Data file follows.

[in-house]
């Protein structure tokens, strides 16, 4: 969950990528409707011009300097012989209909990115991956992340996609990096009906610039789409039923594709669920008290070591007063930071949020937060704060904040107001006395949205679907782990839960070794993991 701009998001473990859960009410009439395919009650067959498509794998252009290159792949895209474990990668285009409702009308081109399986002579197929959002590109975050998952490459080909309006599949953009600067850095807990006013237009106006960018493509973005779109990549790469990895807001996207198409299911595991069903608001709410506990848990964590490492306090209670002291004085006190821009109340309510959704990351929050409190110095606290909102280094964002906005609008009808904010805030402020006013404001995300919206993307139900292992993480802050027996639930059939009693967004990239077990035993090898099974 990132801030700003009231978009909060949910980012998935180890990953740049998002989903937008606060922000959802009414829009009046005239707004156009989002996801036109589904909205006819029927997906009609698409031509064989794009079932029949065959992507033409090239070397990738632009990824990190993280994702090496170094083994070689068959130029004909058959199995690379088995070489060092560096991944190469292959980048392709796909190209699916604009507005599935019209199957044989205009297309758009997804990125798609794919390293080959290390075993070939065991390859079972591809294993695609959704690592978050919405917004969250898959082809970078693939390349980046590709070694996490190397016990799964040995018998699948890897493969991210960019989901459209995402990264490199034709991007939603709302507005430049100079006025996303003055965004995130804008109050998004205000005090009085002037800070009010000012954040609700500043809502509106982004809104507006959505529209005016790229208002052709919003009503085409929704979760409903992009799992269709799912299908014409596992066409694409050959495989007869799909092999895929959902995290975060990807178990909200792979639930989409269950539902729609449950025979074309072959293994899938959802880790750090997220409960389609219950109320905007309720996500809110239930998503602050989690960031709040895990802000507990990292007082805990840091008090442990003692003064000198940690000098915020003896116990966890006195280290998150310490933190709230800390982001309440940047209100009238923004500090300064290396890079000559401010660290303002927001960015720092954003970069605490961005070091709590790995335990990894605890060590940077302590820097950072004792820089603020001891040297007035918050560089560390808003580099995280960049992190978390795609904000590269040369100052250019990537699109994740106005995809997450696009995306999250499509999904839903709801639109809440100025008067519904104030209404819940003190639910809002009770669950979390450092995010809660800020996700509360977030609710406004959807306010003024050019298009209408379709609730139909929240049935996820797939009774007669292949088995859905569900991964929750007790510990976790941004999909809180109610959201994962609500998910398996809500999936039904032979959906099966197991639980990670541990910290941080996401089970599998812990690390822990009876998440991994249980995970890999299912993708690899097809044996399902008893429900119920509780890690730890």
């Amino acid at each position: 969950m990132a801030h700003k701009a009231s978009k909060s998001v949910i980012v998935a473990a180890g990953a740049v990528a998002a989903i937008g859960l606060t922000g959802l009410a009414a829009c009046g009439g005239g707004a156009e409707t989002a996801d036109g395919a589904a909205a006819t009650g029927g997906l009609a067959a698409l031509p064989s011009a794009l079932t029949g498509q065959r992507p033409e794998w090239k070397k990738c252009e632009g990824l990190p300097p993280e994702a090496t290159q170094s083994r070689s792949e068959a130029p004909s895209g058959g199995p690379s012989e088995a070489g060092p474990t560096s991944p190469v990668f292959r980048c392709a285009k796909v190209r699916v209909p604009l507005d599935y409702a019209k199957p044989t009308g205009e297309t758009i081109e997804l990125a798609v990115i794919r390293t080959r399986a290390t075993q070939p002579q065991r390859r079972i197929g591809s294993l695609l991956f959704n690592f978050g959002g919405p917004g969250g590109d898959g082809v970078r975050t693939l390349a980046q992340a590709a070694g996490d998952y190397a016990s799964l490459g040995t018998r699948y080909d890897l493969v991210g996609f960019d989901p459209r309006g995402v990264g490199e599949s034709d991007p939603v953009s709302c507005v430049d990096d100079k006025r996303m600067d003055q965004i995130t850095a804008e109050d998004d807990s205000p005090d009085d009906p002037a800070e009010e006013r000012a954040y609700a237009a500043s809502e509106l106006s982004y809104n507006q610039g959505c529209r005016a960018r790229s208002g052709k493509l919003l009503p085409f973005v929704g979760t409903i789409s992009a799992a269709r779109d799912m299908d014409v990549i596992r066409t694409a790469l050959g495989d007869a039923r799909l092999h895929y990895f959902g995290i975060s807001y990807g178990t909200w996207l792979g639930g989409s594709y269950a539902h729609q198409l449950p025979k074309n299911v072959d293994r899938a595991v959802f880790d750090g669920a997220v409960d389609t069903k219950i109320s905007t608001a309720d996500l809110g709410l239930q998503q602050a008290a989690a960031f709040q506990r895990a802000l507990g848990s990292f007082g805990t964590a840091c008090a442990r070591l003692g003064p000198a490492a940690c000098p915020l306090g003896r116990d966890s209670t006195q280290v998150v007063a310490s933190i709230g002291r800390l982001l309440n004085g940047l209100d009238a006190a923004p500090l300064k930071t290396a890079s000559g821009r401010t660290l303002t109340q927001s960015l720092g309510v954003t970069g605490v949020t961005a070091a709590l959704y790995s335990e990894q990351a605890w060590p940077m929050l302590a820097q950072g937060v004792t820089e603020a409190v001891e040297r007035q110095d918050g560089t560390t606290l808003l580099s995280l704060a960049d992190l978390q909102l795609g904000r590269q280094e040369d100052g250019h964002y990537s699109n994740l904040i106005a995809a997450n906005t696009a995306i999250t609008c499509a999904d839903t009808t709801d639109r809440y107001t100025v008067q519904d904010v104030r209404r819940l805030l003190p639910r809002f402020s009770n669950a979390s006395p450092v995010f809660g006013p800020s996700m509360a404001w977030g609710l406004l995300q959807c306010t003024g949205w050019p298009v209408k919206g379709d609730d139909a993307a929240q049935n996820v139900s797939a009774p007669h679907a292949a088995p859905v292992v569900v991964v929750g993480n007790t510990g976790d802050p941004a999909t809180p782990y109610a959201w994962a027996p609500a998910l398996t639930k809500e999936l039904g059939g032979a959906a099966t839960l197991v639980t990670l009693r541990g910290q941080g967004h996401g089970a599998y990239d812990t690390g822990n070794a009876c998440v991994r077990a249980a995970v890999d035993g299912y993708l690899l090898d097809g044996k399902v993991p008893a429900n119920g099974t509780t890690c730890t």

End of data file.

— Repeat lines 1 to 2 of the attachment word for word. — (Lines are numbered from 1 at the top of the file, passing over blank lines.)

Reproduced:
[in-house]
């Protein structure tokens, strides 16, 4: 969950990528409707011009300097012989209909990115991956992340996609990096009906610039789409039923594709669920008290070591007063930071949020937060704060904040107001006395949205679907782990839960070794993991 701009998001473990859960009410009439395919009650067959498509794998252009290159792949895209474990990668285009409702009308081109399986002579197929959002590109975050998952490459080909309006599949953009600067850095807990006013237009106006960018493509973005779109990549790469990895807001996207198409299911595991069903608001709410506990848990964590490492306090209670002291004085006190821009109340309510959704990351929050409190110095606290909102280094964002906005609008009808904010805030402020006013404001995300919206993307139900292992993480802050027996639930059939009693967004990239077990035993090898099974 990132801030700003009231978009909060949910980012998935180890990953740049998002989903937008606060922000959802009414829009009046005239707004156009989002996801036109589904909205006819029927997906009609698409031509064989794009079932029949065959992507033409090239070397990738632009990824990190993280994702090496170094083994070689068959130029004909058959199995690379088995070489060092560096991944190469292959980048392709796909190209699916604009507005599935019209199957044989205009297309758009997804990125798609794919390293080959290390075993070939065991390859079972591809294993695609959704690592978050919405917004969250898959082809970078693939390349980046590709070694996490190397016990799964040995018998699948890897493969991210960019989901459209995402990264490199034709991007939603709302507005430049100079006025996303003055965004995130804008109050998004205000005090009085002037800070009010000012954040609700500043809502509106982004809104507006959505529209005016790229208002052709919003009503085409929704979760409903992009799992269709799912299908014409596992066409694409050959495989007869799909092999895929959902995290975060990807178990909200792979639930989409269950539902729609449950025979074309072959293994899938959802880790750090997220409960389609219950109320905007309720996500809110239930998503602050989690960031709040895990802000507990990292007082805990840091008090442990003692003064000198940690000098915020003896116990966890006195280290998150310490933190709230800390982001309440940047209100009238923004500090300064290396890079000559401010660290303002927001960015720092954003970069605490961005070091709590790995335990990894605890060590940077302590820097950072004792820089603020001891040297007035918050560089560390808003580099995280960049992190978390795609904000590269040369100052250019990537699109994740106005995809997450696009995306999250499509999904839903709801639109809440100025008067519904104030209404819940003190639910809002009770669950979390450092995010809660800020996700509360977030609710406004959807306010003024050019298009209408379709609730139909929240049935996820797939009774007669292949088995859905569900991964929750007790510990976790941004999909809180109610959201994962609500998910398996809500999936039904032979959906099966197991639980990670541990910290941080996401089970599998812990690390822990009876998440991994249980995970890999299912993708690899097809044996399902008893429900119920509780890690730890």